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Premier Foods shares fall 28% after suitor ends takeover talks

By Holly Williams

Published 14/04/2016

McCormick, which owns Schwartz, made three bids for Mr Kipling owner Premier
McCormick, which owns Schwartz, made three bids for Mr Kipling owner Premier
Schwartz, which is owned by McCormick

Shares in Mr Kipling cakes firm Premier Foods fell by more than a quarter after Schwartz spices owner McCormick & Company gave up on its takeover pursuit.

McCormick walked away from the negotiations after having three bid approaches - the last worth £537m - rejected by Premier. McCormick said it could not pay a price that would be accepted by the Premier board.

Shares in Premier, which also owns Oxo, Bisto and Sharwood's, fell by 28% afterwards. McCormick said: "After careful consideration, (we have) concluded that it would not be able to propose a price that would be recommended by the board of Premier Foods while also delivering appropriate returns for McCormick shareholders. Accordingly, McCormick has withdrawn its proposal."

Premier bosses insisted they saw a "strong future for an independent" company.

St Albans-based Premier found itself at the centre of a takeover saga, rejecting several offers from McCormick while agreeing a "co-operation agreement" with Japanese noodle giant Nissin Foods, which has built up a 19.9% stake in the firm.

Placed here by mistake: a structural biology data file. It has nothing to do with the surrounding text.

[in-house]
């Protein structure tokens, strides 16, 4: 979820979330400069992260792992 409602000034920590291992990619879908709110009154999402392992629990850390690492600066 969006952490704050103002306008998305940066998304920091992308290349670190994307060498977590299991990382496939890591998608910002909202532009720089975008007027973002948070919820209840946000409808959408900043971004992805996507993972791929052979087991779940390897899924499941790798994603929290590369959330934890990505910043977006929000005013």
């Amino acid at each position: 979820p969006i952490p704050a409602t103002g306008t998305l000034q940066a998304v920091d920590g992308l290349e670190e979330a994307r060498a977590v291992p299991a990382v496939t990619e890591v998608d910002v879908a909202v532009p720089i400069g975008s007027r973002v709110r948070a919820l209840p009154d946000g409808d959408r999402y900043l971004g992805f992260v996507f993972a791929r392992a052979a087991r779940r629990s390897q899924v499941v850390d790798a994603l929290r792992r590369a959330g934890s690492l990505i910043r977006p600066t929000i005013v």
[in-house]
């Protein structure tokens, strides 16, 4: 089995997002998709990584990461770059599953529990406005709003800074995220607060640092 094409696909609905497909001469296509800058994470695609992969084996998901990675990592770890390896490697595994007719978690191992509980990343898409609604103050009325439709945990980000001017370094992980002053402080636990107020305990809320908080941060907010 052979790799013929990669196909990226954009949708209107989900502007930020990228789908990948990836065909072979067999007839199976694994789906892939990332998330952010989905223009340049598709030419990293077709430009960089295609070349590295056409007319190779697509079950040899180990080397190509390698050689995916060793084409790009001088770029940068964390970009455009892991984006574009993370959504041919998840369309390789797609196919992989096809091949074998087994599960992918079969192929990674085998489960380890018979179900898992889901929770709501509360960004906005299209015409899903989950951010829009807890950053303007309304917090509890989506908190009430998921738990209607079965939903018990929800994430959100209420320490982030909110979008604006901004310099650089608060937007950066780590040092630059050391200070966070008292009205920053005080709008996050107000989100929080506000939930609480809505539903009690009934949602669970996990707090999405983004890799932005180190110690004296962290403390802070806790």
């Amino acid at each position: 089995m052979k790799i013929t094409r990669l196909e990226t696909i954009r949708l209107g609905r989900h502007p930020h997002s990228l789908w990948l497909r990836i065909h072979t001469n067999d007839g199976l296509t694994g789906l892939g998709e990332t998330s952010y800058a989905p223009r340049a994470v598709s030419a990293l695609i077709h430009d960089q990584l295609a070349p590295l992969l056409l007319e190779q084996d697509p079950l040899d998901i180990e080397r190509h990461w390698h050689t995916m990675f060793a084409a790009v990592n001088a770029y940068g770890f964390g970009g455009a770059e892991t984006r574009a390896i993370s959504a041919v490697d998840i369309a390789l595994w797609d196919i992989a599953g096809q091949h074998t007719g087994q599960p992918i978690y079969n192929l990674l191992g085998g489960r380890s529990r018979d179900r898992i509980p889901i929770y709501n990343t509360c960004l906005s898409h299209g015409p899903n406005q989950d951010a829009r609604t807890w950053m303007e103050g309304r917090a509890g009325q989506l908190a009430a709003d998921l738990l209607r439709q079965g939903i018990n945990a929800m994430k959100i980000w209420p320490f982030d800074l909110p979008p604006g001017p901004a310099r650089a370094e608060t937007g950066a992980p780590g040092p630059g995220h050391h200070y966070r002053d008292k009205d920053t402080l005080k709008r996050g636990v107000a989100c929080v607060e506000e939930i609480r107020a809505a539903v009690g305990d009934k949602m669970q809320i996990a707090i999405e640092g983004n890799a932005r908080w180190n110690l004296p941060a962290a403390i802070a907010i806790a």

But some investors were left disgruntled after it emerged Premier told Nissin of the bid from McCormick before notifying the rest of its shareholders. They were also angered by the board's dismissal of earlier offers.

Premier rejected McCormick's first offer of 52p in cash per share, a second at 60p and a third made at the end of March worth 65p a share, saying they undervalued the company and its future growth prospects.

However, after the third approach, the Premier board agreed to open talks for the first time with McCormick.

Premier said it appreciated McCormick's "open and collaborative spirit" in discussions.

Shares in the company had almost doubled since McCormick's takeover interest first emerged.

Premier said it believed its "longer-term prospects will be enhanced by the co-operation agreement it has signed with Nissin Foods".

The agreement could see Nissin's products distributed in the UK and Premier taking advantage of the Japanese firm's international distribution network.

Nissin has also agreed not to attempt to buy Premier Foods for six months, unless another group makes a firm bid for the UK food business. The Japanese company bought its stake in the UK food firm from private equity group Warburg Pincus, upping the holding from 17.3% to 19.9% at the end of March.

Nissin Foods - which invented the first instant noodles in 1958 - trades across 19 countries and has annual revenues of $3.8bn (£2.6bn). Its products include Cup Noodles and Top Ramen.

The abortive takeover bid is part of a spurt of corporate activity in the food business.

Sausage maker Cranswick this week bought over Crown Chicken in a £40m deal - and is also tipped to have approached Dungannon-based meat firm Dunbia to buy its pig-processing division.

And Dunbia, run by brothers Jim and Jack Dobson, is reported to be in talks with UK food giant 2 Sisters over a joint venture in red meat.

Belfast Telegraph

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